(a) The commissioner shall develop and implement a pay-for-performance system to provide performance payments to eligible medical groups and clinics that demonstrate optimum care in serving individuals with chronic diseases who are enrolled in health care programs administered by the commissioner under chapters 256B, 256D, and 256L. The commissioner may receive any federal matching money that is made available through the medical assistance program for managed care oversight contracted through vendors, including consumer surveys, studies, and external quality reviews as required by the federal Balanced Budget Act of 1997, Code of Federal Regulations, title 42, part 438-managed care, subpart E-external quality review. Any federal money received for managed care oversight is appropriated to the commissioner for this purpose. The commissioner may expend the federal money received in either year of the biennium.
(b) Effective July 1, 2008, or upon federal approval, whichever is later, the commissioner shall develop and implement a patient incentive health program to provide incentives and rewards to patients who are enrolled in health care programs administered by the commissioner under chapters 256B, 256D, and 256L, and who have agreed to and have met personal health goals established with the patients' primary care providers to manage a chronic disease or condition, including but not limited to diabetes, high blood pressure, and coronary artery disease.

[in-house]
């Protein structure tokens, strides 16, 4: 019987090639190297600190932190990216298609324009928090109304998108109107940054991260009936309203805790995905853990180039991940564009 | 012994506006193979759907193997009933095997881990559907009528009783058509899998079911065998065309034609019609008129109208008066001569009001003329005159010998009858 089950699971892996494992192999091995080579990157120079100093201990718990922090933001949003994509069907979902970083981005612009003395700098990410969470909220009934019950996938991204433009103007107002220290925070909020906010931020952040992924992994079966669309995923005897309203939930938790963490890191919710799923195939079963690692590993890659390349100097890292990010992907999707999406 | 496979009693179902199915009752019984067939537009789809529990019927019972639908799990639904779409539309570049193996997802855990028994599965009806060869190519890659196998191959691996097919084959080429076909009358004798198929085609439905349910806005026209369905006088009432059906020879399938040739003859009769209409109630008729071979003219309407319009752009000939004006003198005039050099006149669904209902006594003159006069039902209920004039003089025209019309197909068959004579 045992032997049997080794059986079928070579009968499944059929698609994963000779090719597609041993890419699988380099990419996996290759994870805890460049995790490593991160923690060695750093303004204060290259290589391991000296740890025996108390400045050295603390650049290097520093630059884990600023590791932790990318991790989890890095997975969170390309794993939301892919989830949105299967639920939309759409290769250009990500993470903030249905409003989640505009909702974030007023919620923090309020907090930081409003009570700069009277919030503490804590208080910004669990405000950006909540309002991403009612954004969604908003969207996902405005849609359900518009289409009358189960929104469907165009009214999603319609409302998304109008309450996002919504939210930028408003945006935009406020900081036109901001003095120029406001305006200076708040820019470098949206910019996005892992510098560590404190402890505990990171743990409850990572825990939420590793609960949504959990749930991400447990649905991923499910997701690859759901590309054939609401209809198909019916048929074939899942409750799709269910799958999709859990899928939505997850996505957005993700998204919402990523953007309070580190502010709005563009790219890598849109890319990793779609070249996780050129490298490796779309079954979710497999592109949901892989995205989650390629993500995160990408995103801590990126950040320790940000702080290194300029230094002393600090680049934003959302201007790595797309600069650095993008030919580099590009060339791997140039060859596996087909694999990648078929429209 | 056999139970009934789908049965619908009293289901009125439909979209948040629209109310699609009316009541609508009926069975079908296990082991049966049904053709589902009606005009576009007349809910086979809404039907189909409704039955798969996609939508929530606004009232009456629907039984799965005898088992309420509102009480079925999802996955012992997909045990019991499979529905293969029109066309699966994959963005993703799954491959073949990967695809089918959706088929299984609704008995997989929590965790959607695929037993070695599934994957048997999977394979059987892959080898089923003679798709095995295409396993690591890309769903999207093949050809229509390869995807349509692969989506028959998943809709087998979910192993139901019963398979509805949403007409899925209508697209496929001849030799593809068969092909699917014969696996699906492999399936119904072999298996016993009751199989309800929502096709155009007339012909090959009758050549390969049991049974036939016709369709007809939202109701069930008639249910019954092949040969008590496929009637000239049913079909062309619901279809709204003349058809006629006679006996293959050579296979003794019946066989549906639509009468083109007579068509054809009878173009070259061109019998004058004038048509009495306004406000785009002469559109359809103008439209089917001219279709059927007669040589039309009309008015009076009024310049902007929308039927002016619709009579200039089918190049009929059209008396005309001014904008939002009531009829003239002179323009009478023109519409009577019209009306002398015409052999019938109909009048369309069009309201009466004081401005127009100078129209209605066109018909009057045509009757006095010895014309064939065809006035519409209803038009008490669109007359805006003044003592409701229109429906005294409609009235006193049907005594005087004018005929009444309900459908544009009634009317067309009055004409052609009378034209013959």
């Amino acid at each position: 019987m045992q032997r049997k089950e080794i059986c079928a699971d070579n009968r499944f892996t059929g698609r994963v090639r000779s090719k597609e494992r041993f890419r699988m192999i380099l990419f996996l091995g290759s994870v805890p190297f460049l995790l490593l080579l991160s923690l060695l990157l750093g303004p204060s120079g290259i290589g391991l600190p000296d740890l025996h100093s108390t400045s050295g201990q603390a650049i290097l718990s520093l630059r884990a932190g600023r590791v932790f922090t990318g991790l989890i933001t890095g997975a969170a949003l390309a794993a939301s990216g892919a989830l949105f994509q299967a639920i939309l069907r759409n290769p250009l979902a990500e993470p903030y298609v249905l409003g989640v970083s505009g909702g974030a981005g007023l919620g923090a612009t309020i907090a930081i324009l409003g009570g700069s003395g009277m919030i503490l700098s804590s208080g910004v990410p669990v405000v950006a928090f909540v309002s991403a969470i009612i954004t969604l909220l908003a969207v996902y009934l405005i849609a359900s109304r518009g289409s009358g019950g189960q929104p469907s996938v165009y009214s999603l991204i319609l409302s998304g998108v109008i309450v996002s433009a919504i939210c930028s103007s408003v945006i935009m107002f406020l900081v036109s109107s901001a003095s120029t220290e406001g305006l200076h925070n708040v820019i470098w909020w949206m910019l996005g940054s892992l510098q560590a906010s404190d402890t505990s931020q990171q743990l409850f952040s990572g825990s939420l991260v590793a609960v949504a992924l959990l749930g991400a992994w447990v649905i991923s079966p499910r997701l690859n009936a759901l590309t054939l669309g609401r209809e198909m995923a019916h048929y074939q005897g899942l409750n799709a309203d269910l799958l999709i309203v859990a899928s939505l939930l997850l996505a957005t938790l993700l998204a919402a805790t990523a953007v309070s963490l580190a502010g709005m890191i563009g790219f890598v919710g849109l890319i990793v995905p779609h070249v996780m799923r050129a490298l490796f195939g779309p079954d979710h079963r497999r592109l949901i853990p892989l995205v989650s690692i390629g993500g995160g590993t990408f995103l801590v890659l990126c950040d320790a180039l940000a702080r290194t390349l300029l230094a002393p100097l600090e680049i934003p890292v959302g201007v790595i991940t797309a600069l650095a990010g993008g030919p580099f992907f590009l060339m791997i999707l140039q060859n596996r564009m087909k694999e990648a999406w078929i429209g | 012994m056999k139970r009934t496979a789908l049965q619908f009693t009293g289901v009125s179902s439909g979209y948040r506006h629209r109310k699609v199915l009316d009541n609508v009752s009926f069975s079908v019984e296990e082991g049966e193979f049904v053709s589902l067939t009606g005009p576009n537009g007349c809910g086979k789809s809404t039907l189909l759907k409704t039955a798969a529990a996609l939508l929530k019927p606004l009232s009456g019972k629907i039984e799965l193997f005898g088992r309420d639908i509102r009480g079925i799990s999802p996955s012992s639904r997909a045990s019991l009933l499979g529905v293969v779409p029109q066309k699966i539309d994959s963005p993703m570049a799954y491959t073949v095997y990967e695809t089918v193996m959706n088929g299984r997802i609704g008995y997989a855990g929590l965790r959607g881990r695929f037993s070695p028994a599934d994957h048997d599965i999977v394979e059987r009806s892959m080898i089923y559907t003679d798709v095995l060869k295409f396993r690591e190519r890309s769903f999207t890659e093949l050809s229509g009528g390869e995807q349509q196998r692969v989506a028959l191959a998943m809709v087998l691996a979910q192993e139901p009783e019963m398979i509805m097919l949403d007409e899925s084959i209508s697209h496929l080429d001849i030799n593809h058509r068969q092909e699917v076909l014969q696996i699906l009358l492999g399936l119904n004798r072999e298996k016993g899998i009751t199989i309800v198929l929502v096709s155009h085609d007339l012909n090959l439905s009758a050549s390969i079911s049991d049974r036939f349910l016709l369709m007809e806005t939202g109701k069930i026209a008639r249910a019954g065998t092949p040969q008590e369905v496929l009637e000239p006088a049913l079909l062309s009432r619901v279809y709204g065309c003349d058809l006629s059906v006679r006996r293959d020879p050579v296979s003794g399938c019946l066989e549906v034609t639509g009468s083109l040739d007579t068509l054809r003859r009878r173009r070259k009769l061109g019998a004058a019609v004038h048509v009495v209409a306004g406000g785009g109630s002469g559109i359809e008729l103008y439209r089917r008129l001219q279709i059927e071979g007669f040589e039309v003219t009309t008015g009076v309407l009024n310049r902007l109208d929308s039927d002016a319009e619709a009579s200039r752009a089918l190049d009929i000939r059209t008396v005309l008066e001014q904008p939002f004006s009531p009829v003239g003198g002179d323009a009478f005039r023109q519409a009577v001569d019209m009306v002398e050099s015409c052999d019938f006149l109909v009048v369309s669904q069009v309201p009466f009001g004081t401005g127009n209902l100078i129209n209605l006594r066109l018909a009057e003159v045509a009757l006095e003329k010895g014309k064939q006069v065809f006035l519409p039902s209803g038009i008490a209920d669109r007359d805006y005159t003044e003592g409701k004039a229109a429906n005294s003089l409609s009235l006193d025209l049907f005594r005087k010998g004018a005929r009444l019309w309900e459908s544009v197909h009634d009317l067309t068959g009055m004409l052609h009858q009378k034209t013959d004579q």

All the powers and duties now vested in or imposed upon the executive council, or any other agency which may have succeeded to its authority, relating to the administration and distribution of direct relief to the indigent or destitute, including war veterans and their families and dependents, are hereby transferred to, vested in, and imposed upon the commissioner of human services.
(a) The state agency shall:
(1) supervise the administration of assistance to dependent children under Laws 1937, chapter 438, by the county agencies in an integrated program with other service for dependent children maintained under the direction of the state agency;
(2) establish adequate standards for personnel employed by the counties and the state agency in the administration of Laws 1937, chapter 438, and make the necessary rules to maintain such standards;
(3) prescribe the form of and print and supply to the county agencies blanks for applications, reports, affidavits, and such other forms as it may deem necessary and advisable;